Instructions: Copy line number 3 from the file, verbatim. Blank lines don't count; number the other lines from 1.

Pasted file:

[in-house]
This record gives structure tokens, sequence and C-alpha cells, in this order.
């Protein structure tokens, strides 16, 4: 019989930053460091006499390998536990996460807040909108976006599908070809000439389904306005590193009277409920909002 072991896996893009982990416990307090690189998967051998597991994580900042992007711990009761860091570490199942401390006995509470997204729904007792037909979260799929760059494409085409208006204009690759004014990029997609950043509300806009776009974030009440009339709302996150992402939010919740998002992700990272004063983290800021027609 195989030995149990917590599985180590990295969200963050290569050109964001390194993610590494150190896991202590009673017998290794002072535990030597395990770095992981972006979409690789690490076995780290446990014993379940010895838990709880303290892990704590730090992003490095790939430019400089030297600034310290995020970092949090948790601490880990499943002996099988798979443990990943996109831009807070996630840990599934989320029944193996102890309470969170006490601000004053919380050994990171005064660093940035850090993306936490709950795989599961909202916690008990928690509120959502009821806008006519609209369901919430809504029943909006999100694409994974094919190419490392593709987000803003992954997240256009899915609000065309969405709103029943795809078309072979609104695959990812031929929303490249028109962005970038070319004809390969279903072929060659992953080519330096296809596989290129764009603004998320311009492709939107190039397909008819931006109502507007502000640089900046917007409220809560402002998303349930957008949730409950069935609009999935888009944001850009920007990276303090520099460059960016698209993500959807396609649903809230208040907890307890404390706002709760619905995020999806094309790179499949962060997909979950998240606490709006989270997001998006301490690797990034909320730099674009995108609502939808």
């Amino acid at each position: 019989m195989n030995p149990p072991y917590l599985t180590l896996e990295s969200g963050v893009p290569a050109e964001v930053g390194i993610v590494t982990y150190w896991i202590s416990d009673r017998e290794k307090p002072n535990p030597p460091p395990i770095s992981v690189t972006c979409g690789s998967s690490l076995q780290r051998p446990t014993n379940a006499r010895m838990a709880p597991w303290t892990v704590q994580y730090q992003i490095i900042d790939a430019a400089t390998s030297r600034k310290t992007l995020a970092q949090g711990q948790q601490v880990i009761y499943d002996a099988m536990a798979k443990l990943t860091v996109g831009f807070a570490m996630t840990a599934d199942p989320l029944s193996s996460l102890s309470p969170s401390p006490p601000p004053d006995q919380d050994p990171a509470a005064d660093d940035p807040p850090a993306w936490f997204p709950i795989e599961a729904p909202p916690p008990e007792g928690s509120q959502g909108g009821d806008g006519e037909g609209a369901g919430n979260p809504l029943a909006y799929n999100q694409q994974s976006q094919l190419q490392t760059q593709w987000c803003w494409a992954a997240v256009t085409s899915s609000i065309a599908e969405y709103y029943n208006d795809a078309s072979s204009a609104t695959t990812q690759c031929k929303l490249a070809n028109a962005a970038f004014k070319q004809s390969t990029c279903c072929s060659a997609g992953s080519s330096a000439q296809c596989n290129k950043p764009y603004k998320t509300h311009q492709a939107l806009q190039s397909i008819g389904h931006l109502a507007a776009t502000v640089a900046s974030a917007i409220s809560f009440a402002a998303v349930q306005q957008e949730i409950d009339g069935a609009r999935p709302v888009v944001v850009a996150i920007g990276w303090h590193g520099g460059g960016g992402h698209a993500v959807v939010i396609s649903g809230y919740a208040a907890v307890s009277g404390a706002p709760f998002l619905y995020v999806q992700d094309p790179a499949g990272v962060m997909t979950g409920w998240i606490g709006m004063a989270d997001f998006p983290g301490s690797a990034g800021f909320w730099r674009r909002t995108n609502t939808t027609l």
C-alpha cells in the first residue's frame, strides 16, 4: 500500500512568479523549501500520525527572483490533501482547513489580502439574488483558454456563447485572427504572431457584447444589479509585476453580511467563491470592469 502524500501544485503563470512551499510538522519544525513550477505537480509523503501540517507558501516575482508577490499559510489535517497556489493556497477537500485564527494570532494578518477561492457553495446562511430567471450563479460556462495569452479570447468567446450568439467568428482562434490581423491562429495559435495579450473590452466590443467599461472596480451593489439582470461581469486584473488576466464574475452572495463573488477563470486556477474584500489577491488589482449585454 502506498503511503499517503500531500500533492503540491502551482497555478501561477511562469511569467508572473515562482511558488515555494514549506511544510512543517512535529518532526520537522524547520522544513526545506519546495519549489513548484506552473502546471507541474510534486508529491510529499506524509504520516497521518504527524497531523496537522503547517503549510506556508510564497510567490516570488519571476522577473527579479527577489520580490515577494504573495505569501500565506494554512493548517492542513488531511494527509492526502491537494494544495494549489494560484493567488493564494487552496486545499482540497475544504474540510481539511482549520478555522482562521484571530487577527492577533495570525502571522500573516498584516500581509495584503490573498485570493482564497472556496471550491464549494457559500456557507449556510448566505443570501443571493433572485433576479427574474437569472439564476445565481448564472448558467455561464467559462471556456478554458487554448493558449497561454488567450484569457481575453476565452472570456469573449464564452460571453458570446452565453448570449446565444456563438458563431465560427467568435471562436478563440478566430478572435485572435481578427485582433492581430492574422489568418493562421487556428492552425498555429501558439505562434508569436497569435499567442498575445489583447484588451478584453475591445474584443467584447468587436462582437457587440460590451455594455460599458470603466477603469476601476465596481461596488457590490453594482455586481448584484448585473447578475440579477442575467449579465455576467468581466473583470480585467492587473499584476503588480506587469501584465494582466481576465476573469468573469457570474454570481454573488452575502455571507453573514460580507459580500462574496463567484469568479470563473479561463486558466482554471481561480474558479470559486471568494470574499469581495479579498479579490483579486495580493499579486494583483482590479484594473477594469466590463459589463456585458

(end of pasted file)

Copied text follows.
């Protein structure tokens, strides 16, 4: 019989930053460091006499390998536990996460807040909108976006599908070809000439389904306005590193009277409920909002 072991896996893009982990416990307090690189998967051998597991994580900042992007711990009761860091570490199942401390006995509470997204729904007792037909979260799929760059494409085409208006204009690759004014990029997609950043509300806009776009974030009440009339709302996150992402939010919740998002992700990272004063983290800021027609 195989030995149990917590599985180590990295969200963050290569050109964001390194993610590494150190896991202590009673017998290794002072535990030597395990770095992981972006979409690789690490076995780290446990014993379940010895838990709880303290892990704590730090992003490095790939430019400089030297600034310290995020970092949090948790601490880990499943002996099988798979443990990943996109831009807070996630840990599934989320029944193996102890309470969170006490601000004053919380050994990171005064660093940035850090993306936490709950795989599961909202916690008990928690509120959502009821806008006519609209369901919430809504029943909006999100694409994974094919190419490392593709987000803003992954997240256009899915609000065309969405709103029943795809078309072979609104695959990812031929929303490249028109962005970038070319004809390969279903072929060659992953080519330096296809596989290129764009603004998320311009492709939107190039397909008819931006109502507007502000640089900046917007409220809560402002998303349930957008949730409950069935609009999935888009944001850009920007990276303090520099460059960016698209993500959807396609649903809230208040907890307890404390706002709760619905995020999806094309790179499949962060997909979950998240606490709006989270997001998006301490690797990034909320730099674009995108609502939808």